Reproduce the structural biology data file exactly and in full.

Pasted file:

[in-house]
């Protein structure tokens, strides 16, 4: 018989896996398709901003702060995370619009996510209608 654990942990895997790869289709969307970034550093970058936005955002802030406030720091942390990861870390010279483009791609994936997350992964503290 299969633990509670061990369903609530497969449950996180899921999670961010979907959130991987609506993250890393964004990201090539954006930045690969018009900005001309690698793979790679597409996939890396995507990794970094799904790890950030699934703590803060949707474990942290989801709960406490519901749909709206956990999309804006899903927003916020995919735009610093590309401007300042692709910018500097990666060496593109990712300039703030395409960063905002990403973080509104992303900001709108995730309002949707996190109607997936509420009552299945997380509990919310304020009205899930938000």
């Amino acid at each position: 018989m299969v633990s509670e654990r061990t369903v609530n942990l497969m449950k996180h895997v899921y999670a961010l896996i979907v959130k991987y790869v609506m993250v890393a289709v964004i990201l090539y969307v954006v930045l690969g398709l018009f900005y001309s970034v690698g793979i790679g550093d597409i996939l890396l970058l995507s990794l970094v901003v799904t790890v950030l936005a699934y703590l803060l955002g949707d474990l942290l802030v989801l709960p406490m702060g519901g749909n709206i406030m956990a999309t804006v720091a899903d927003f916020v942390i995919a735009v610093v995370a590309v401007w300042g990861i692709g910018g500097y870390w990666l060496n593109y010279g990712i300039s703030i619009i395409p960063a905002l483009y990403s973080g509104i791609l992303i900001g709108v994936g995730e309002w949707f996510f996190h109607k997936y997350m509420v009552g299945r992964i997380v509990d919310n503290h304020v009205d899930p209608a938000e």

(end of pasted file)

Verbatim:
[in-house]
């Protein structure tokens, strides 16, 4: 018989896996398709901003702060995370619009996510209608 654990942990895997790869289709969307970034550093970058936005955002802030406030720091942390990861870390010279483009791609994936997350992964503290 299969633990509670061990369903609530497969449950996180899921999670961010979907959130991987609506993250890393964004990201090539954006930045690969018009900005001309690698793979790679597409996939890396995507990794970094799904790890950030699934703590803060949707474990942290989801709960406490519901749909709206956990999309804006899903927003916020995919735009610093590309401007300042692709910018500097990666060496593109990712300039703030395409960063905002990403973080509104992303900001709108995730309002949707996190109607997936509420009552299945997380509990919310304020009205899930938000």
């Amino acid at each position: 018989m299969v633990s509670e654990r061990t369903v609530n942990l497969m449950k996180h895997v899921y999670a961010l896996i979907v959130k991987y790869v609506m993250v890393a289709v964004i990201l090539y969307v954006v930045l690969g398709l018009f900005y001309s970034v690698g793979i790679g550093d597409i996939l890396l970058l995507s990794l970094v901003v799904t790890v950030l936005a699934y703590l803060l955002g949707d474990l942290l802030v989801l709960p406490m702060g519901g749909n709206i406030m956990a999309t804006v720091a899903d927003f916020v942390i995919a735009v610093v995370a590309v401007w300042g990861i692709g910018g500097y870390w990666l060496n593109y010279g990712i300039s703030i619009i395409p960063a905002l483009y990403s973080g509104i791609l992303i900001g709108v994936g995730e309002w949707f996510f996190h109607k997936y997350m509420v009552g299945r992964i997380v509990d919310n503290h304020v009205d899930p209608a938000e």